with blanks. The first column is the RAM address of a kernel
           function, the second is the name of the function, the third
           is the number of clock ticks and the last is the normalized
           load.

       -V, --version
           Display version information and exit.

       -h, --help
           Display help text and exit.

FILES         top

       /proc/profile
           A binary snapshot of the profiling buffer.

       /usr/src/linux/System.map
           The symbol table for the kernel.

       /usr/src/linux/*
           The program being profiled :-)

BUGS         top

       readprofile only works with a 1.3.x or newer kernel, because
       /proc/profile changed in the step from 1.2 to 1.3.

       This program only works with ELF kernels. The change for a.out
       kernels is trivial, and left as an exercise to the a.out user.

       To enable profiling, the kernel must be rebooted, because no
       profiling module is available, and it wouldn’t be easy to build.
       To enable profiling, you can specify profile=2 (or another
       number) on the kernel commandline. The number you specify is the
       two-exponent used as profiling step.

       Profiling is disabled when interrupts are inhibited. This means
       that many profiling ticks happen when interrupts are re-enabled.
       Watch out for misleading information.

EXAMPLE         top

       Browse the profiling buffer ordering by clock ticks:

              readprofile | sort -nr | less

       Print the 20 most loaded procedures:

              readprofile | sort -nr +2 | head -20

       Print only filesystem profile:

              readprofile | grep _ext2

       Look at all the kernel information, with ram addresses:

              readprofile -av | less

       Browse a 'frozen' profile buffer for a non current kernel:

              readprofile -p ~/profile.freeze -m /zImage.map.gz

       Request profiling at 2kHz per CPU, and reset the profiling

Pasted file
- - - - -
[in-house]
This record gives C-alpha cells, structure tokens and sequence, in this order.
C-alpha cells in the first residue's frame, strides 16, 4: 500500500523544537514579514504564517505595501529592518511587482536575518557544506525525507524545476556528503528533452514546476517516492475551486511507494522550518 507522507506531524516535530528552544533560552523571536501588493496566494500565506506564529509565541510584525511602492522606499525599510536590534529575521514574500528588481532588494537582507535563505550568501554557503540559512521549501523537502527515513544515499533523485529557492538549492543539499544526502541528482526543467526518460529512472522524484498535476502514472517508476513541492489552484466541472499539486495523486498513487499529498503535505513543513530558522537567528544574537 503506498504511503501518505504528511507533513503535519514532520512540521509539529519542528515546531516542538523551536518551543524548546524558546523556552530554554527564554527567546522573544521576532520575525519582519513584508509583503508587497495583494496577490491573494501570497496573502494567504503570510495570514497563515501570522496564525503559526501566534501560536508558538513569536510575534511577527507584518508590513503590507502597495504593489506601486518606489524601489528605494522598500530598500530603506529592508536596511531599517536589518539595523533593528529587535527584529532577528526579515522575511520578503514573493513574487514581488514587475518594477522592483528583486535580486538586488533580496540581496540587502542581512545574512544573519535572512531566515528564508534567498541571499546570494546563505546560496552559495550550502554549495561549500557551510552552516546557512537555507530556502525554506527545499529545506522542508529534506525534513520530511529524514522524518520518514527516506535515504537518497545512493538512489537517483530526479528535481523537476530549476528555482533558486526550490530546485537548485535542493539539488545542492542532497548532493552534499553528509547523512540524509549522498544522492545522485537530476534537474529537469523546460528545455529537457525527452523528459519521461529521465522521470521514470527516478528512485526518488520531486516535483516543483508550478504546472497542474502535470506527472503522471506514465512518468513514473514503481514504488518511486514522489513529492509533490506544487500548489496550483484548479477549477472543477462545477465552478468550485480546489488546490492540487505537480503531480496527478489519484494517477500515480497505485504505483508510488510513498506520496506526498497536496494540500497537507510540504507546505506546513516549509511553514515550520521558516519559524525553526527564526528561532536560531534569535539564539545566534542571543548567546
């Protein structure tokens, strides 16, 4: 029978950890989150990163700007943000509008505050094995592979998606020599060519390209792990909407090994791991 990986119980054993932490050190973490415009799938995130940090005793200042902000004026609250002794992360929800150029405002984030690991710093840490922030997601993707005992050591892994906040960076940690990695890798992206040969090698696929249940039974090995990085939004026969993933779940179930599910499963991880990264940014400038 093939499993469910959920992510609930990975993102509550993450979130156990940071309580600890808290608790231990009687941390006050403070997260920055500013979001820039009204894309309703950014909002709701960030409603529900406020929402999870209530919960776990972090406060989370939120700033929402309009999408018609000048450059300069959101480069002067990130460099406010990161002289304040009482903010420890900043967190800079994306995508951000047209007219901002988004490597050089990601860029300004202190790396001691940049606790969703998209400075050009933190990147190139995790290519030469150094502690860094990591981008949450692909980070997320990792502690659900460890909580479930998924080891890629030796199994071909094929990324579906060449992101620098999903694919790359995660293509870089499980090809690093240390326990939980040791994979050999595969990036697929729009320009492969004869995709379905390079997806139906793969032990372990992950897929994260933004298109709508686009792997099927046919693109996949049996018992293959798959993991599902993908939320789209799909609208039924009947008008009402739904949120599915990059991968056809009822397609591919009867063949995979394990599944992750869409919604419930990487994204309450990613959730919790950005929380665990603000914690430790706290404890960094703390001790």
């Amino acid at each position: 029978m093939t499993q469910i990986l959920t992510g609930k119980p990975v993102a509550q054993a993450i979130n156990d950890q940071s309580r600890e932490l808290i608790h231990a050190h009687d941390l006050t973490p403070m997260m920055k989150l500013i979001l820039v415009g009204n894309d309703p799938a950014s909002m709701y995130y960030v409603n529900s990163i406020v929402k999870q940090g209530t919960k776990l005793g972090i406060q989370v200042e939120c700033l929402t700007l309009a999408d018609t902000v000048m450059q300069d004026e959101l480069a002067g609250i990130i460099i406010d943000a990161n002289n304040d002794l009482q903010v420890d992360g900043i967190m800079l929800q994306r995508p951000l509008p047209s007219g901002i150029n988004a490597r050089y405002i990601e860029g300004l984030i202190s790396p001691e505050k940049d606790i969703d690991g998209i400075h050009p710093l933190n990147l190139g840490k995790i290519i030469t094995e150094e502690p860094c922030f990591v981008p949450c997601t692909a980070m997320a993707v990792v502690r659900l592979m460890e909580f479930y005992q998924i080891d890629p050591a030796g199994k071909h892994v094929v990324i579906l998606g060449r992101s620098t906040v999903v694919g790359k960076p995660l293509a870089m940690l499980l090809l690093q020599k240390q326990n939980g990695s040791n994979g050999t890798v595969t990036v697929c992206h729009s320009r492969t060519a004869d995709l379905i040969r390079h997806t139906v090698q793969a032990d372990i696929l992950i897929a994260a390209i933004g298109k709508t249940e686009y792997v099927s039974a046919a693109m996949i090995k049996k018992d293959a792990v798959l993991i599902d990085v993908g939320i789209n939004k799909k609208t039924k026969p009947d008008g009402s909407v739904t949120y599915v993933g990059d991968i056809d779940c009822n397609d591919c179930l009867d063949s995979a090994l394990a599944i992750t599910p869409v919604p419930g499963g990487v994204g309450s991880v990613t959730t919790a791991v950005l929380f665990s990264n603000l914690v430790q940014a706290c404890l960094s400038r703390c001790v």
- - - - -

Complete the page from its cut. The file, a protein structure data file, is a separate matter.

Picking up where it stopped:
buffer:

              sudo readprofile -M 20

REPORTING BUGS         top

       For bug reports, use the issue tracker at
       https://github.com/karelzak/util-linux/issues.

AVAILABILITY         top

       The readprofile command is part of the util-linux package which
       can be downloaded from Linux Kernel Archive
       <https://www.kernel.org/pub/linux/utils/util-linux/>. This page
       is part of the util-linux (a random collection of Linux
       utilities) project. Information about the project can be found at
       ⟨https://www.kernel.org/pub/linux/utils/util-linux/⟩. If you have
       a bug report for this manual page, send it to
       util-linux@vger.kernel.org. This page was obtained from the
       project's upstream Git repository
       ⟨git://git.kernel.org/pub/scm/utils/util-linux/util-linux.git⟩ on
       2021-08-27. (At that time, the date of the most recent commit
       that was found in the repository was 2021-08-24.) If you discover
       any rendering problems in this HTML version of the page, or you
       believe there is a better or more up-to-date source for the page,
       or you have corrections or improvements to the information in
       this COLOPHON (which is not part of the original manual page),
       send a mail to man-pages@man7.org

util-linux 2.37.85-637cc       2021-04-02                 READPROFILE(8)